Cleaning out the wound was a matter of sponging away the blood to find the bleeders. I was able to clamp off the big ones and remove the tourniquet. He was going to lose that part of it. There was no way to replace the mass of tissue torn away or repair the damage of the lost circulation. Removing the debris, I sutured the bleeders and bandaged the wound as best I could. Then it was a syrette of morphine injected above the wound. I pushed the needle into his collar so there was a record of the injection. The wounded man was quiet, though tears were running down his face. They wrapped the trouser leg around the wound before wringing out the blood-soaked sock and putting it and his boot back on. Finished, they buttoned him up against the cold and carried him out. The soldier backed out of the room again, keeping us covered until he closed the door after himself.

Our guys were ready to move.

"Creighton, a favor, too.” He, and the new man, Liston, waited with the others.

“Let’s keep this to ourselves. If our guys come racing up here, someone is going to get hurt, and It will most likely be the wounded. Got it?”

They looked at each other and then me. “Got it. Just be careful.”

“Have the ambulance driver bring me up some more supplies, too, alcohol, bandages, thread and morphine. Carry it in for me will you?”

“Reet, neat, Doc."“

"Take off, you guys.".

"Take care of yourself, Doc.” Then they were gone.

Two more of ours were brought in. I had them ready right quick for the guys to take out for the long trip to safety and advanced care. They came in intermittently during the rest of the night.


 Belgian Ardennes
Southeast of St. Vith
Monday 25 December 1944
0325


I would have given a lot for a hot cup of coffee after I cleaned off the floor with snow and more of the pine boughs. It was warm enough inside now that the blood did not freeze to the floor before I could sweep it away.

I was feeding the fire a little at a time to keep it lit when the door banged open. It was another German soldier, one I hadn’t seen before. He charged across the room toward me. Another one behind him yelled something and the guy stopped. I stood and this time it was one of their medics who came through the door with a patient on a litter right behind him.

This medic had a white tabard with a red cross front and back, and a large flag on a staff he could carry to identify himself. It was miles better than the small Geneva crosses on our helmets and brassards.

He quickly ran a check on his patient. Abdominal gunshot wounds were apparent after he stripped the clothes away.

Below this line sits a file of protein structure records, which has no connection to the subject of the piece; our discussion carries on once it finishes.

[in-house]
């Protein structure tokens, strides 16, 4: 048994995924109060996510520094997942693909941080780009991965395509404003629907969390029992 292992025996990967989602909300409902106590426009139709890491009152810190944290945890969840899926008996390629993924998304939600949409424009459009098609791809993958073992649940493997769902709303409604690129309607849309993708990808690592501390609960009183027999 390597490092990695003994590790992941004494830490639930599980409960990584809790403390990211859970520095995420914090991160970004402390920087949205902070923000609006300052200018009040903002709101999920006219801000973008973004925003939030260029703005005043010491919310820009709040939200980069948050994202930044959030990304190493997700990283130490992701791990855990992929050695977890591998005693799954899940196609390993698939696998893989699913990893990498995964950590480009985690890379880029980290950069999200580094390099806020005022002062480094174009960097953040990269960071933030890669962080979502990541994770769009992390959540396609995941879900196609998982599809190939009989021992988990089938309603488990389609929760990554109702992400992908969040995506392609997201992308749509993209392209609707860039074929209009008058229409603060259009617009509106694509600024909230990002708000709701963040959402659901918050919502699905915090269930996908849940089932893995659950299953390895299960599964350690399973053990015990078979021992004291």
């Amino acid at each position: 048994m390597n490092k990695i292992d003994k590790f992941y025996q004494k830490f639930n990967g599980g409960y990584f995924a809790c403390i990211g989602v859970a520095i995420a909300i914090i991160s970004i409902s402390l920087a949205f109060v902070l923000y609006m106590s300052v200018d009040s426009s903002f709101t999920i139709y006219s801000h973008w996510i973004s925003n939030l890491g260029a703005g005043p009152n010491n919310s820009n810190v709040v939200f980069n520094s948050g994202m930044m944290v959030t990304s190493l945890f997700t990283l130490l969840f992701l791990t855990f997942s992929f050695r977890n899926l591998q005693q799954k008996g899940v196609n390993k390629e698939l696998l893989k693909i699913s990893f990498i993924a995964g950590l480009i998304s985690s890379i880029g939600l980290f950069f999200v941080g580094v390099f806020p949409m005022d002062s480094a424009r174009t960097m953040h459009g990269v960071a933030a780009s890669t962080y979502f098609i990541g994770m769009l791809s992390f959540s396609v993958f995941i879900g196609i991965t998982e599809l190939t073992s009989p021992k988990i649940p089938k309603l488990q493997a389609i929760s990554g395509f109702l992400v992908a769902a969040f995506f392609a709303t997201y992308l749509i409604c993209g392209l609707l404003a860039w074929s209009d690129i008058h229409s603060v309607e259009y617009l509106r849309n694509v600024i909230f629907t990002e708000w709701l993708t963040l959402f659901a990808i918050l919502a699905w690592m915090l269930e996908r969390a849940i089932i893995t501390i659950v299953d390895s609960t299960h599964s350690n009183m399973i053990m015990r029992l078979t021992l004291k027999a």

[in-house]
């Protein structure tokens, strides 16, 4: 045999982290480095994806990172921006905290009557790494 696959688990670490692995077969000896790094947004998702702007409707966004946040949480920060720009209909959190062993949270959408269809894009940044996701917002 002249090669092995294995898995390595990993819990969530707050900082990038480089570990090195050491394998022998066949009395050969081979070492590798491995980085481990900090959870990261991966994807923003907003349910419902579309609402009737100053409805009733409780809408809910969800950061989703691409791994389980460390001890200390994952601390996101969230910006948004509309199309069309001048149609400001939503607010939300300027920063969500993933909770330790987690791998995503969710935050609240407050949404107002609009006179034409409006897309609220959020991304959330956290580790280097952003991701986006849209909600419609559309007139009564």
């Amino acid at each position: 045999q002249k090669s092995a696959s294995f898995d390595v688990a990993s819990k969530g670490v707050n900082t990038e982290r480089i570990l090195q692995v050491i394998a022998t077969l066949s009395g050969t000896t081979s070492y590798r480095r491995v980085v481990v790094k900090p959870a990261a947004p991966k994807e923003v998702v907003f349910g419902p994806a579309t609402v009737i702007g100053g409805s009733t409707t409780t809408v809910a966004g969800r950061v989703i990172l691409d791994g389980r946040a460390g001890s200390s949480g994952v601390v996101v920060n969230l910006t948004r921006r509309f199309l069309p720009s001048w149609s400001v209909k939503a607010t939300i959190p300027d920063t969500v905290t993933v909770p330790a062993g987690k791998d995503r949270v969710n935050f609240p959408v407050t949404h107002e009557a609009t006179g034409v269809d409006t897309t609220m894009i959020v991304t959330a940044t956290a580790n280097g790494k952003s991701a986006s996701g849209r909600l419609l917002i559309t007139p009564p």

He pointed at my rucksack and the materials I had standing against the wall.

I picked up the alcohol and my disinfected instruments. The medic growled at the soldier when he took umbrage at me moving closer to his comrade. We looked the patient over and then I carefully turned him to check his back.

It was in and out with unknown internal injuries. There was no apparent pressure in the abdomen or bleeding from the two wounds. They had to have torn up the bowels on their way through, though there was no evidence here. I handed him the gauze pads and the alcohol. He cleansed the area, then disinfected and bandaged it after I dumped the sulfa in.

With his patient covered again, he stood, waved the others out ahead, and left, closing the door.

I cleaned up again and waited, wondering who would be the next in through the door.

Sometimes there were teams from both sides waiting for me to finish one, to have room before bringing the next casualty in, letting me decide which was next. We had a truce here, uneasy as sometimes armed men faced each other before respecting what we were doing and stood down.

Dawn came, clear and cold. Some of the German stretcher bearers went out scavenging wood for the fire, and stacking it outside the door before they left.

The respite was short.

It was the Germans, the same ones who had come through first last night. Only the two stretcher bearers came through the door with the soldier. He was the casualty this time.

He was in deep shock, pale and with a sheen of perspiration over his face even in this still-cold room.

Blood dripped onto the floor fast enough that I knew he needed an immediate IV and blood transfusion.

I had neither, nor plasma as a stop gap.

We opened his clothes to expose a terrible wound in the abdomen that stank of a barnyard slaughterhouse.

Whatever it was had avulsed the intestines as well as shearing through the abdominal muscles. Turning him to the side permitted the cavity to drain and I could see that the liver was badly torn as well.

He needed blood and a full scale operating room staffed by well-experienced technicians and surgeons.

I couldn’t hide my dismay and the other men saw it, too. I was frantically clamping and suturing, but I knew there was no hope. I closed the gaping hole with sterile guaze, and a couple of sutures to hold it in place, before I wiped away the blood on his skin and finished the bandaging.

One of them leaned over to whisper to him. He shook his head and said a few words.

The other took his hand and bowed his head. In unison they crossed themselves and began what had to be a prayer..